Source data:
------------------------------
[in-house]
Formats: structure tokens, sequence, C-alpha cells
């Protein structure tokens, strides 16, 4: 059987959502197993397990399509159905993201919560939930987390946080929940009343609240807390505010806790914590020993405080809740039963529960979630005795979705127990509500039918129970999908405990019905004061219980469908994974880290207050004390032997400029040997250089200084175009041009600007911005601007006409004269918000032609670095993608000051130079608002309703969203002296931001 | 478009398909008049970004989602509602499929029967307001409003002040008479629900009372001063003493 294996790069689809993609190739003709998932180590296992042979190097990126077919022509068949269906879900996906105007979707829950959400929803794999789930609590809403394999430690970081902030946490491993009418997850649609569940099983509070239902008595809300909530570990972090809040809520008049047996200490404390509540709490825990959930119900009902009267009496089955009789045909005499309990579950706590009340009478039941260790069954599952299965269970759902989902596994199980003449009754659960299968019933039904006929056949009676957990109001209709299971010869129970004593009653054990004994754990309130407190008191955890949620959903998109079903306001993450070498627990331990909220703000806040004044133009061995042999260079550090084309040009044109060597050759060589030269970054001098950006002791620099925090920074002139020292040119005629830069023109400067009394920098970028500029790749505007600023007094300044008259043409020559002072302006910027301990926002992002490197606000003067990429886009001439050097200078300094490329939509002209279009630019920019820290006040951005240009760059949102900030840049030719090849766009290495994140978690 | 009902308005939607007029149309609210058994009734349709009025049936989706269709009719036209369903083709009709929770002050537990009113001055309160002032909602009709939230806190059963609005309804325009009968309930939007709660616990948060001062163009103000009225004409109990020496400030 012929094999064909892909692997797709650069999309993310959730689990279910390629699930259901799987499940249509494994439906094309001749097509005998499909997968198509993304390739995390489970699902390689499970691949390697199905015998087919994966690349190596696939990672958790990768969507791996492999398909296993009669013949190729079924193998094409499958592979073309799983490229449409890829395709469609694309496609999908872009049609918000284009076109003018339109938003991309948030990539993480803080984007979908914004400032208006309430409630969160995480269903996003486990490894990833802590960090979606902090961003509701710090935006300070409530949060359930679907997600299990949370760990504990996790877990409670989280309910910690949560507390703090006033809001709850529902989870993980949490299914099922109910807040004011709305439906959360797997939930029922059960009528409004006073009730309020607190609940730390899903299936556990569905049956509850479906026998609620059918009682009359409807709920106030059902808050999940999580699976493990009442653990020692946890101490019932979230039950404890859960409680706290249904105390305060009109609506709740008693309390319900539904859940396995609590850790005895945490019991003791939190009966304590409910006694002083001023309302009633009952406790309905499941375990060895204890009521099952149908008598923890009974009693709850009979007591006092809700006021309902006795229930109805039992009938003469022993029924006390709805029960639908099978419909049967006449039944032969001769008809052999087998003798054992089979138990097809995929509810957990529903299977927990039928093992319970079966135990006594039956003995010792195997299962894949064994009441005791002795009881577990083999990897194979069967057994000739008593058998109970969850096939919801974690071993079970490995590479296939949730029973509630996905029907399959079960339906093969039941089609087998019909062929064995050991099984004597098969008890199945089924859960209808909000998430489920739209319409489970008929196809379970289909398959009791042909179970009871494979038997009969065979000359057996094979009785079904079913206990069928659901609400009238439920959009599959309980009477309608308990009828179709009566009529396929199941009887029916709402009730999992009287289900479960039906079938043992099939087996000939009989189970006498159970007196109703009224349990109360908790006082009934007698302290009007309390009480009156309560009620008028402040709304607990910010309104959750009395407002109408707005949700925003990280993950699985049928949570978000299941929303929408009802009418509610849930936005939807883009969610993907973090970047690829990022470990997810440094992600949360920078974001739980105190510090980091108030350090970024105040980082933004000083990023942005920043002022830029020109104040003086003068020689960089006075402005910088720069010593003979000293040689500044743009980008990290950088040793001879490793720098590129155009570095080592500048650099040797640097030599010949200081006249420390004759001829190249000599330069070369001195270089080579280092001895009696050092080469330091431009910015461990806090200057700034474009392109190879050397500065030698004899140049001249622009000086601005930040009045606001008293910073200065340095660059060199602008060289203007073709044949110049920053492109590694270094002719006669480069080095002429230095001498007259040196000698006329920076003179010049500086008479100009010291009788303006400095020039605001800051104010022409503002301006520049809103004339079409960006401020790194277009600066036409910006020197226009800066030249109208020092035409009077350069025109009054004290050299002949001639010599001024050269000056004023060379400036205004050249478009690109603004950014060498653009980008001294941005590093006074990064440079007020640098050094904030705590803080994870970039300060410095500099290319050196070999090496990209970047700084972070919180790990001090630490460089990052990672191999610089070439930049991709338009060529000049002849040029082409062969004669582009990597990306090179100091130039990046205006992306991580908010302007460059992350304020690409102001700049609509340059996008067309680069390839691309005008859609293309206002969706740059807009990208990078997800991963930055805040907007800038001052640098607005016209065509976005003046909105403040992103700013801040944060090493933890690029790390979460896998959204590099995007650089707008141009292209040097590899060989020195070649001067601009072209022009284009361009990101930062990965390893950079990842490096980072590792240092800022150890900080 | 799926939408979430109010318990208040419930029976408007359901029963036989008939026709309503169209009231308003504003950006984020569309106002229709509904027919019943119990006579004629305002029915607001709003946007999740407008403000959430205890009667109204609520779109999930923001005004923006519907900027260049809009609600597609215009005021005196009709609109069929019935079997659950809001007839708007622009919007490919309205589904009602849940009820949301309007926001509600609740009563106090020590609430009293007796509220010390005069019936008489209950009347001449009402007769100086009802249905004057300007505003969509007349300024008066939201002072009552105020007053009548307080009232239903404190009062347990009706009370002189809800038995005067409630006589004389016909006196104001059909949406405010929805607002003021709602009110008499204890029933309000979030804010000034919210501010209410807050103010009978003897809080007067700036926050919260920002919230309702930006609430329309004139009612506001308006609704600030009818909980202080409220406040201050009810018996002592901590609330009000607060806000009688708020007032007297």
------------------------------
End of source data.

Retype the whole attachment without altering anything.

[in-house]
Formats: structure tokens, sequence, C-alpha cells
């Protein structure tokens, strides 16, 4: 059987959502197993397990399509159905993201919560939930987390946080929940009343609240807390505010806790914590020993405080809740039963529960979630005795979705127990509500039918129970999908405990019905004061219980469908994974880290207050004390032997400029040997250089200084175009041009600007911005601007006409004269918000032609670095993608000051130079608002309703969203002296931001 | 478009398909008049970004989602509602499929029967307001409003002040008479629900009372001063003493 294996790069689809993609190739003709998932180590296992042979190097990126077919022509068949269906879900996906105007979707829950959400929803794999789930609590809403394999430690970081902030946490491993009418997850649609569940099983509070239902008595809300909530570990972090809040809520008049047996200490404390509540709490825990959930119900009902009267009496089955009789045909005499309990579950706590009340009478039941260790069954599952299965269970759902989902596994199980003449009754659960299968019933039904006929056949009676957990109001209709299971010869129970004593009653054990004994754990309130407190008191955890949620959903998109079903306001993450070498627990331990909220703000806040004044133009061995042999260079550090084309040009044109060597050759060589030269970054001098950006002791620099925090920074002139020292040119005629830069023109400067009394920098970028500029790749505007600023007094300044008259043409020559002072302006910027301990926002992002490197606000003067990429886009001439050097200078300094490329939509002209279009630019920019820290006040951005240009760059949102900030840049030719090849766009290495994140978690 | 009902308005939607007029149309609210058994009734349709009025049936989706269709009719036209369903083709009709929770002050537990009113001055309160002032909602009709939230806190059963609005309804325009009968309930939007709660616990948060001062163009103000009225004409109990020496400030 012929094999064909892909692997797709650069999309993310959730689990279910390629699930259901799987499940249509494994439906094309001749097509005998499909997968198509993304390739995390489970699902390689499970691949390697199905015998087919994966690349190596696939990672958790990768969507791996492999398909296993009669013949190729079924193998094409499958592979073309799983490229449409890829395709469609694309496609999908872009049609918000284009076109003018339109938003991309948030990539993480803080984007979908914004400032208006309430409630969160995480269903996003486990490894990833802590960090979606902090961003509701710090935006300070409530949060359930679907997600299990949370760990504990996790877990409670989280309910910690949560507390703090006033809001709850529902989870993980949490299914099922109910807040004011709305439906959360797997939930029922059960009528409004006073009730309020607190609940730390899903299936556990569905049956509850479906026998609620059918009682009359409807709920106030059902808050999940999580699976493990009442653990020692946890101490019932979230039950404890859960409680706290249904105390305060009109609506709740008693309390319900539904859940396995609590850790005895945490019991003791939190009966304590409910006694002083001023309302009633009952406790309905499941375990060895204890009521099952149908008598923890009974009693709850009979007591006092809700006021309902006795229930109805039992009938003469022993029924006390709805029960639908099978419909049967006449039944032969001769008809052999087998003798054992089979138990097809995929509810957990529903299977927990039928093992319970079966135990006594039956003995010792195997299962894949064994009441005791002795009881577990083999990897194979069967057994000739008593058998109970969850096939919801974690071993079970490995590479296939949730029973509630996905029907399959079960339906093969039941089609087998019909062929064995050991099984004597098969008890199945089924859960209808909000998430489920739209319409489970008929196809379970289909398959009791042909179970009871494979038997009969065979000359057996094979009785079904079913206990069928659901609400009238439920959009599959309980009477309608308990009828179709009566009529396929199941009887029916709402009730999992009287289900479960039906079938043992099939087996000939009989189970006498159970007196109703009224349990109360908790006082009934007698302290009007309390009480009156309560009620008028402040709304607990910010309104959750009395407002109408707005949700925003990280993950699985049928949570978000299941929303929408009802009418509610849930936005939807883009969610993907973090970047690829990022470990997810440094992600949360920078974001739980105190510090980091108030350090970024105040980082933004000083990023942005920043002022830029020109104040003086003068020689960089006075402005910088720069010593003979000293040689500044743009980008990290950088040793001879490793720098590129155009570095080592500048650099040797640097030599010949200081006249420390004759001829190249000599330069070369001195270089080579280092001895009696050092080469330091431009910015461990806090200057700034474009392109190879050397500065030698004899140049001249622009000086601005930040009045606001008293910073200065340095660059060199602008060289203007073709044949110049920053492109590694270094002719006669480069080095002429230095001498007259040196000698006329920076003179010049500086008479100009010291009788303006400095020039605001800051104010022409503002301006520049809103004339079409960006401020790194277009600066036409910006020197226009800066030249109208020092035409009077350069025109009054004290050299002949001639010599001024050269000056004023060379400036205004050249478009690109603004950014060498653009980008001294941005590093006074990064440079007020640098050094904030705590803080994870970039300060410095500099290319050196070999090496990209970047700084972070919180790990001090630490460089990052990672191999610089070439930049991709338009060529000049002849040029082409062969004669582009990597990306090179100091130039990046205006992306991580908010302007460059992350304020690409102001700049609509340059996008067309680069390839691309005008859609293309206002969706740059807009990208990078997800991963930055805040907007800038001052640098607005016209065509976005003046909105403040992103700013801040944060090493933890690029790390979460896998959204590099995007650089707008141009292209040097590899060989020195070649001067601009072209022009284009361009990101930062990965390893950079990842490096980072590792240092800022150890900080 | 799926939408979430109010318990208040419930029976408007359901029963036989008939026709309503169209009231308003504003950006984020569309106002229709509904027919019943119990006579004629305002029915607001709003946007999740407008403000959430205890009667109204609520779109999930923001005004923006519907900027260049809009609600597609215009005021005196009709609109069929019935079997659950809001007839708007622009919007490919309205589904009602849940009820949301309007926001509600609740009563106090020590609430009293007796509220010390005069019936008489209950009347001449009402007769100086009802249905004057300007505003969509007349300024008066939201002072009552105020007053009548307080009232239903404190009062347990009706009370002189809800038995005067409630006589004389016909006196104001059909949406405010929805607002003021709602009110008499204890029933309000979030804010000034919210501010209410807050103010009978003897809080007067700036926050919260920002919230309702930006609430329309004139009612506001308006609704600030009818909980202080409220406040201050009810018996002592901590609330009000607060806000009688708020007032007297």